Five Ideal Replacements for Dominic Moore Next Season

As Christmas quickly approaches, so does the trade deadline. With some key UFAs on the Leafs roster, they need to decide sooner or later what’s going to happen to them. While this may not affect the Leafs at all this season, it’s a good idea to see who should stay, who should go, and who should come in their place, and know what to expect next season.

Next on Santa’s list is Dominic Moore. The fourth line center is in his second stint with the Leafs, and it is, well, quite forgettable. He hasn’t been Ben Smith level’s bad, but he hasn’t been all that good either, with Babcock sometimes opting to move a winger to center to bring him out of the lineup, although that hasn’t happened for several weeks now.

Moore is just a like a lot of other fourth line centers, and is easily replaceable. Much like Komarov yesterday, I’ll mostly be looking internally for replacements, although the Leafs iffy center depth will make it very hard to do.

Miro Aaltonen

Let’s start with the guy who was almost the fourth line center this season. Despite not too many people hearing about him until he signed with the Leafs from the KHL, Aaltonen impressed many during the preseason, and had many thinking he was going to snag the fourth line center role. That didn’t exactly happen, and Aaltonen has since been producing in the AHL, with 16 points in 28 games. I’d imagine that his game could transition to the NHL level next year, and would be a solid addition to the fourth line. If Babcock is worried about penalty killing, I’m sure Kadri and Matthews could step in as the penalty killing centers if Aaltonen isn’t up for the task.

Jan 17, 2017; Toronto, Ontario, CAN; Toronto Maple Leafs forward Frederik Gauthier (33) during the warm up prior to a game against the Buffalo Sabres at the Air Canada Centre. Mandatory Credit: John E. Sokolowski-USA TODAY Sports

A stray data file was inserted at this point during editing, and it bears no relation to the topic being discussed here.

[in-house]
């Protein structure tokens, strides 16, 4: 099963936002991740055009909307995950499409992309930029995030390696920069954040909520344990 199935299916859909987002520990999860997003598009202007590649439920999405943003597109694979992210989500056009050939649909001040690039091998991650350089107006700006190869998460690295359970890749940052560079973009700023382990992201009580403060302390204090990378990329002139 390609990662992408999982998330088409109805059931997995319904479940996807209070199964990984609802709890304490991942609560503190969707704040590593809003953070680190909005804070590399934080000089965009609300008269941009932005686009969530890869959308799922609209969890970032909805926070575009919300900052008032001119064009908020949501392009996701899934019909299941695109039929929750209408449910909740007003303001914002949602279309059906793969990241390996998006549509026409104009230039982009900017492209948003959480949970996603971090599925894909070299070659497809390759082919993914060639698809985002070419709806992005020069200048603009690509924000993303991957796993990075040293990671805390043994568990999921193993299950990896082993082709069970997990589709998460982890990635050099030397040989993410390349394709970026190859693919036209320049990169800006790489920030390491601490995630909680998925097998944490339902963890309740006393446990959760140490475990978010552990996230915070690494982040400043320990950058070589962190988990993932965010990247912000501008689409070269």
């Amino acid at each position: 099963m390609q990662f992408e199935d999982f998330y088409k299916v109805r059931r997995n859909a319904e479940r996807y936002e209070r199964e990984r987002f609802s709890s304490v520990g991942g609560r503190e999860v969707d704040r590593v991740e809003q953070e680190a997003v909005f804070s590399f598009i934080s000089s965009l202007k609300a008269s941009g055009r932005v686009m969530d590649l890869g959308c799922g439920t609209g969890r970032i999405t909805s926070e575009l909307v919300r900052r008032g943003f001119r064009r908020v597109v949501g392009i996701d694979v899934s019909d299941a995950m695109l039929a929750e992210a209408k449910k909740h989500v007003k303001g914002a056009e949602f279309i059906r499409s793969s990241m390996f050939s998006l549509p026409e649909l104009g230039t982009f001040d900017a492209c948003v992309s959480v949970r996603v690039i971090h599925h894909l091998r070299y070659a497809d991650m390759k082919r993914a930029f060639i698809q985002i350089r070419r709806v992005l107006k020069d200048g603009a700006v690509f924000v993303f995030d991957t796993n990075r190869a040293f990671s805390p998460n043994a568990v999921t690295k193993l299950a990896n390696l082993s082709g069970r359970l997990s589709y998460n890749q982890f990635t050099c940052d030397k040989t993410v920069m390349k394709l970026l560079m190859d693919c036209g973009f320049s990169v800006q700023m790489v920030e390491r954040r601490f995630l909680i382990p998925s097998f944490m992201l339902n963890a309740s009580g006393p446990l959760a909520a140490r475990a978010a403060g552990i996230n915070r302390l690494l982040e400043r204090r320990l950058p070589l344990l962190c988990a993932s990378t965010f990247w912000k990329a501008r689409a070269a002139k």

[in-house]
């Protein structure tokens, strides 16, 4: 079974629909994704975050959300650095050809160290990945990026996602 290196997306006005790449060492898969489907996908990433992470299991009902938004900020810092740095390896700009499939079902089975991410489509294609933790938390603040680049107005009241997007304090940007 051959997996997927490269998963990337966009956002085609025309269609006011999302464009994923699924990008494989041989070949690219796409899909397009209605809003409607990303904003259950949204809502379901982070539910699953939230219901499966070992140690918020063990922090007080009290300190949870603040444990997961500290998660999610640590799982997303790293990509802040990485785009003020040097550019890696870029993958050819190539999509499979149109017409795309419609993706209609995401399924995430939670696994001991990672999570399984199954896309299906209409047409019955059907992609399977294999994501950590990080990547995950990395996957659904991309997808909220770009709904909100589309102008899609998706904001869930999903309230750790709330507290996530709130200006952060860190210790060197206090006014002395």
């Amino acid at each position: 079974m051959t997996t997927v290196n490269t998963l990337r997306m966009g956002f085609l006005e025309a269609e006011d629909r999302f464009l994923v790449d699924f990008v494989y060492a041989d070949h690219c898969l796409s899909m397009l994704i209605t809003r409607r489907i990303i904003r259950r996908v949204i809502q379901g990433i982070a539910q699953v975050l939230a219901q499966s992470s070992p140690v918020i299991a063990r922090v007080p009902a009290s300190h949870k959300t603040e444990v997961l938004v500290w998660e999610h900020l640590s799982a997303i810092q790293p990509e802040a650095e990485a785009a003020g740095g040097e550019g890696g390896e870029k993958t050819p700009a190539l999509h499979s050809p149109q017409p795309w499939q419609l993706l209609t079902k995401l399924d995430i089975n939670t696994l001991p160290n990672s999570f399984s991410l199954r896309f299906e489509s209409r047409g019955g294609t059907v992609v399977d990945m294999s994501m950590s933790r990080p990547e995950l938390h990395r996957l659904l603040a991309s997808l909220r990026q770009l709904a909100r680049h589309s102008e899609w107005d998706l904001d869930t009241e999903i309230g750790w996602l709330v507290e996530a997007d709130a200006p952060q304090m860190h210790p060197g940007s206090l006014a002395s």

Frederik Gauthier

Next up is the guy who probably would’ve been the fourth line center if not for an injury during the Marlies playoff run delaying his start to the season. The Goat has played in a fourth line role in the last couple seasons when injuries have proven necessary, and while he probably didn’t do the best job, many looked at it as “better than Ben Smith”, which is a really low bar to beat. Depending on his development, he could end up being a solid candidate come next season, and as he hits 23, it might be the point in his career where we have to fully accept that the former first round pick isn’t making the big leagues (although most people expected that when he was drafted).

Oct 7, 2016; Hamilton, Ontario, CAN; Toronto Maple Leafs forward Colin Greening (38) tries to deflect the puck past Detroit Red Wings goaltender Jimmy Howard (35) during the second period of a preseason hockey game at First Ontario Centre. Mandatory Credit: John E. Sokolowski-USA TODAY Sports

Colin Greening

Of the guys so far, Greening might be the most “Babcock-approved” of the bunch, in terms of having a veteran on the fourth line. With six seasons of NHL experience, he probably meets the threshold, and during his 30 games with the Leafs, he was actually pretty good with 15 points, albeit in a much larger role than a fourth line center, and also playing a lot with William Nylander. While it would be better to have Aaltonen or even the Goat in terms of long term development, Greening would be a solid option if neither of them are ready, although he is also a UFA himself.

Derek Ryan

When I wrote an article in the summer about addressing the Leafs fourth line center hole for this season, one option I originally had for the fourth option, that being “Sign a Low Key Good Center”, was Derek Ryan. Why did I not include him? Because several hours before the article was scheduled to come out, Ryan re-signed with the Hurricanes, so I had to make changes.

Like Greening, he’s a guy I’d sign if the team didn’t have faith in Aaltonen or Freddy the Goat, but he’d probably be a better option than Greening, although a bit more costly. Ryan can also produce, with 20 points in 35 games this season, so he could add some offense for the Leafs if they decide to have some more offensively-inclined wingers on the fourth line next season (they won’t though).

Nov 8, 2016; Toronto, Ontario, CAN; Toronto Maple Leafs forward Ben Smith (18) battles for the puck with Los Angeles Kings defenceman Drew Doughty (8) in the second period at Air Canada Centre. Mandatory Credit: Dan Hamilton-USA TODAY Sports

Ben Smith

I mean, he’s an option. He’s still in the organization.

But, please, for the love of God,


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